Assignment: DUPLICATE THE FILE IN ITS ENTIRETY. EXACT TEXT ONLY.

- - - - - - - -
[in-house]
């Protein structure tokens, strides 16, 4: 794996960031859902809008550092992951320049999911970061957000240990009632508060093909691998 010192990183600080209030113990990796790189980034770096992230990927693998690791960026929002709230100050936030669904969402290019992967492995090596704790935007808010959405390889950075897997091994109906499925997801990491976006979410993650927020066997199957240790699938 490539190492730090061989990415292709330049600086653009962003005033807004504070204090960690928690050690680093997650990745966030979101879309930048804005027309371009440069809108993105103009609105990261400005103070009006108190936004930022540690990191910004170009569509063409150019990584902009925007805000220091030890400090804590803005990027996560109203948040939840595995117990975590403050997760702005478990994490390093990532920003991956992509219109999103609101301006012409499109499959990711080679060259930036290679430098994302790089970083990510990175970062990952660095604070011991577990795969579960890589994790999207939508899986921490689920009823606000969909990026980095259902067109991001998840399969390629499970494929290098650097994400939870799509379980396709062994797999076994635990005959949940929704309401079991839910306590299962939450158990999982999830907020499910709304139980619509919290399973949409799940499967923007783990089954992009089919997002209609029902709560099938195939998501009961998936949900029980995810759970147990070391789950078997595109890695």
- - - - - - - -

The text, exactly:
[in-house]
């Protein structure tokens, strides 16, 4: 794996960031859902809008550092992951320049999911970061957000240990009632508060093909691998 010192990183600080209030113990990796790189980034770096992230990927693998690791960026929002709230100050936030669904969402290019992967492995090596704790935007808010959405390889950075897997091994109906499925997801990491976006979410993650927020066997199957240790699938 490539190492730090061989990415292709330049600086653009962003005033807004504070204090960690928690050690680093997650990745966030979101879309930048804005027309371009440069809108993105103009609105990261400005103070009006108190936004930022540690990191910004170009569509063409150019990584902009925007805000220091030890400090804590803005990027996560109203948040939840595995117990975590403050997760702005478990994490390093990532920003991956992509219109999103609101301006012409499109499959990711080679060259930036290679430098994302790089970083990510990175970062990952660095604070011991577990795969579960890589994790999207939508899986921490689920009823606000969909990026980095259902067109991001998840399969390629499970494929290098650097994400939870799509379980396709062994797999076994635990005959949940929704309401079991839910306590299962939450158990999982999830907020499910709304139980619509919290399973949409799940499967923007783990089954992009089919997002209609029902709560099938195939998501009961998936949900029980995810759970147990070391789950078997595109890695």